Labour’s opinion poll ratings “worst since Second World War”

Leader of the Labour Party Jeremy Corbyn address the Unite Scotland 1st Scottish Policy Conference at the Golden Jubilee Conference Hotel earlier this week. Image: Lisa Ferguson

Leader of the Labour Party Jeremy Corbyn address the Unite Scotland 1st Scottish Policy Conference at the Golden Jubilee Conference Hotel earlier this week. Image: Lisa Ferguson

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Labour has failed to recover in the polls since Jeremy Corbyn became leader, according to analysis by the Press Association.

The party’s political woes continue as it has been revealed that they trail the Conservatives by an average of eight points.

This is the biggest poll deficit recorded by Labour eight months after an election defeat since regular opinion polls began in Britain in the late 1940s.

At this stage in the last parliament, the party was ahead of the Tories by an average of five points and eight months after losing the 1992 election, Labour had opened up a lead of 10 points.

The last time the party was still polling behind the Conservatives this long after an election defeat was in 1988, when it trailed by five points.

But it is impossible to find any record since the Second World War of a gap bigger than eight points at this stage in any electoral cycle.

To add to Labour’s woes, the party has failed to come first in any opinion poll published since the Tories won the general election in May 2015.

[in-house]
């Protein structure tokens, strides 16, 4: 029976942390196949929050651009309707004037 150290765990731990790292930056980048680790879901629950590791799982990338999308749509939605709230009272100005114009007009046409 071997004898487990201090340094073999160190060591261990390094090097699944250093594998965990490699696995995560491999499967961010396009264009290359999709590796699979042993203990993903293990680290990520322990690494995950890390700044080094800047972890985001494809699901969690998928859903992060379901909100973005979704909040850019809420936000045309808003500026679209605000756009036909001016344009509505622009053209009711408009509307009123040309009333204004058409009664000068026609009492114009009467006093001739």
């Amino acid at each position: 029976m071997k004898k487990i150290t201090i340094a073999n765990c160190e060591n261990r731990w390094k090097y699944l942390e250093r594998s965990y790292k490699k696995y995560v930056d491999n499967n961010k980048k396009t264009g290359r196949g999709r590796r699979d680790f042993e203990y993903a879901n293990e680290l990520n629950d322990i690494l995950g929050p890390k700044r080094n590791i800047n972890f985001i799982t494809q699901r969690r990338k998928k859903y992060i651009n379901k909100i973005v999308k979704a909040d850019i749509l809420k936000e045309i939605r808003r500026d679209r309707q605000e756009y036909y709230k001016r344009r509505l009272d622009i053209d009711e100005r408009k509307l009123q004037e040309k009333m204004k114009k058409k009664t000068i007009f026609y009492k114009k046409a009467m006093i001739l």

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Some pollsters have warned that Labour’s current ratings may even be too high.

Commenting on the latest poll from ICM, which shows the Tories on 40 per cent and Labour on 35 per cent, ICM director Martin Boon said: “This may be overstating Labour’s strength. 35% is probably too high.

“We can see in the small print of this poll that we’ve still got too many respondents who recall voting Labour.”

ICM has adjusted its methods since the general election in an attempt to better reflect the views of people who decline to reveal their intention.

Labour’s current poll deficit of eight points is not the biggest the party has experienced while in opposition. The Tories enjoyed a 10-point lead just 12 months after winning the 1959 election, for example.

A gap of eight points has never opened up this quickly, however.

It is also in stark contrast with how quickly Labour has bounced back following previous election defeats.

In 1992, the party had overtaken the Conservatives within five months of losing the election, while in 2010 they had established a lead after seven months.

And after losing the 1979 election, the party was back ahead of the Tories in the polls within just one month.

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